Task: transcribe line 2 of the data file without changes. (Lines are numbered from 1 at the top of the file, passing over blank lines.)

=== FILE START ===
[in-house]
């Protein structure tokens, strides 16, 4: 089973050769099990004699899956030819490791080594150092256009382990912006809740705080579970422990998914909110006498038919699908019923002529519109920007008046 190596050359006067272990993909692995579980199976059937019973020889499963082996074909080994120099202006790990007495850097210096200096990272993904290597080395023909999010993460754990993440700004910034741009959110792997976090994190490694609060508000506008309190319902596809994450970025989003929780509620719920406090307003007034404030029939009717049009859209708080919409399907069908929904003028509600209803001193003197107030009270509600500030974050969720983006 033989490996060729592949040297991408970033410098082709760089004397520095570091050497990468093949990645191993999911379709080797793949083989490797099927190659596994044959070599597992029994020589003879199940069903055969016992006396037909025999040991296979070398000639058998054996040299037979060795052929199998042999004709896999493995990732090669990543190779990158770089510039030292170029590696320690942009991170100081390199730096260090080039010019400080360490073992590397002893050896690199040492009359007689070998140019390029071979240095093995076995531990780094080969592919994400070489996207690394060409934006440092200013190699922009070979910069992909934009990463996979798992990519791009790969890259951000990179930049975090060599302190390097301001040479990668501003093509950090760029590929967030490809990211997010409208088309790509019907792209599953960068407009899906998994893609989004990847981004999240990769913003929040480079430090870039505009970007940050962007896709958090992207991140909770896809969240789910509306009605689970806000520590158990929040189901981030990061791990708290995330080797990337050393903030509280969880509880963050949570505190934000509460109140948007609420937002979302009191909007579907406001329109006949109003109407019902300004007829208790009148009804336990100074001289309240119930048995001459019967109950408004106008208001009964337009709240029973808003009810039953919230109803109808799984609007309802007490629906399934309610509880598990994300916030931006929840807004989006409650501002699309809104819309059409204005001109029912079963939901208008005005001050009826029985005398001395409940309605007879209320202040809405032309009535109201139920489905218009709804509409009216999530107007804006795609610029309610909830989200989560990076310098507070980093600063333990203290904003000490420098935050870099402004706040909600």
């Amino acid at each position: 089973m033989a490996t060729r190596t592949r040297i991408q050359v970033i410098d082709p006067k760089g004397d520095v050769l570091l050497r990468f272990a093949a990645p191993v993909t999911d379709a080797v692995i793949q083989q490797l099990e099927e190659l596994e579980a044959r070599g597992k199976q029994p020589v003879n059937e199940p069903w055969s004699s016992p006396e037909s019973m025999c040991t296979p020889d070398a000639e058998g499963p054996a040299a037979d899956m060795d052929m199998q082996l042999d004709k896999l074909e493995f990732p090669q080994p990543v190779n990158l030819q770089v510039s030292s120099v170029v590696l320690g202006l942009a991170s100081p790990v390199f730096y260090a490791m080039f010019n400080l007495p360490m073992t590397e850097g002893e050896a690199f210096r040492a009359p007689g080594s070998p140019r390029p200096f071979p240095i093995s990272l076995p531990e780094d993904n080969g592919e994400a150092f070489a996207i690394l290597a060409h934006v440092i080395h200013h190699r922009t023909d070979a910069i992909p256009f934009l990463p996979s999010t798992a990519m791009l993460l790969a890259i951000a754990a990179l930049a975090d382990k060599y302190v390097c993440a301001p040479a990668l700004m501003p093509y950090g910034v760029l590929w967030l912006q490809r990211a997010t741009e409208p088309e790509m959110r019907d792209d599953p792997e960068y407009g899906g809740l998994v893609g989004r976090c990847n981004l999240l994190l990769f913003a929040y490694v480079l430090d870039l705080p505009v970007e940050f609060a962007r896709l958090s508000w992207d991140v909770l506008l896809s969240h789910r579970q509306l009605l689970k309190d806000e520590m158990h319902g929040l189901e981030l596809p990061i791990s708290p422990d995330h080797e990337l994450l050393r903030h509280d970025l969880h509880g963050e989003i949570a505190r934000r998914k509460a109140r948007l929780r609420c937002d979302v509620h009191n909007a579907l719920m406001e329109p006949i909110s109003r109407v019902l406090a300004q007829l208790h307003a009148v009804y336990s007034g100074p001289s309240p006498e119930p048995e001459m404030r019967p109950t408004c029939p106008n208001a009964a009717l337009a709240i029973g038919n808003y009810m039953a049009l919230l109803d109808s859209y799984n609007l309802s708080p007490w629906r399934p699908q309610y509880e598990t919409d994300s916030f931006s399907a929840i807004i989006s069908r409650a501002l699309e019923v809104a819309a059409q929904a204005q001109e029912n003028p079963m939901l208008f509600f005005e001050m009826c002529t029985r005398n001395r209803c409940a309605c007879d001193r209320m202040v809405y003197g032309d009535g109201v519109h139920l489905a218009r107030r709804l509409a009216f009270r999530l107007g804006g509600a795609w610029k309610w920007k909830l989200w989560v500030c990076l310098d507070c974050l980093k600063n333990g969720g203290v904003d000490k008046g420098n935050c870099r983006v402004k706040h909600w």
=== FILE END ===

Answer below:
């Protein structure tokens, strides 16, 4: 089973050769099990004699899956030819490791080594150092256009382990912006809740705080579970422990998914909110006498038919699908019923002529519109920007008046 190596050359006067272990993909692995579980199976059937019973020889499963082996074909080994120099202006790990007495850097210096200096990272993904290597080395023909999010993460754990993440700004910034741009959110792997976090994190490694609060508000506008309190319902596809994450970025989003929780509620719920406090307003007034404030029939009717049009859209708080919409399907069908929904003028509600209803001193003197107030009270509600500030974050969720983006 033989490996060729592949040297991408970033410098082709760089004397520095570091050497990468093949990645191993999911379709080797793949083989490797099927190659596994044959070599597992029994020589003879199940069903055969016992006396037909025999040991296979070398000639058998054996040299037979060795052929199998042999004709896999493995990732090669990543190779990158770089510039030292170029590696320690942009991170100081390199730096260090080039010019400080360490073992590397002893050896690199040492009359007689070998140019390029071979240095093995076995531990780094080969592919994400070489996207690394060409934006440092200013190699922009070979910069992909934009990463996979798992990519791009790969890259951000990179930049975090060599302190390097301001040479990668501003093509950090760029590929967030490809990211997010409208088309790509019907792209599953960068407009899906998994893609989004990847981004999240990769913003929040480079430090870039505009970007940050962007896709958090992207991140909770896809969240789910509306009605689970806000520590158990929040189901981030990061791990708290995330080797990337050393903030509280969880509880963050949570505190934000509460109140948007609420937002979302009191909007579907406001329109006949109003109407019902300004007829208790009148009804336990100074001289309240119930048995001459019967109950408004106008208001009964337009709240029973808003009810039953919230109803109808799984609007309802007490629906399934309610509880598990994300916030931006929840807004989006409650501002699309809104819309059409204005001109029912079963939901208008005005001050009826029985005398001395409940309605007879209320202040809405032309009535109201139920489905218009709804509409009216999530107007804006795609610029309610909830989200989560990076310098507070980093600063333990203290904003000490420098935050870099402004706040909600």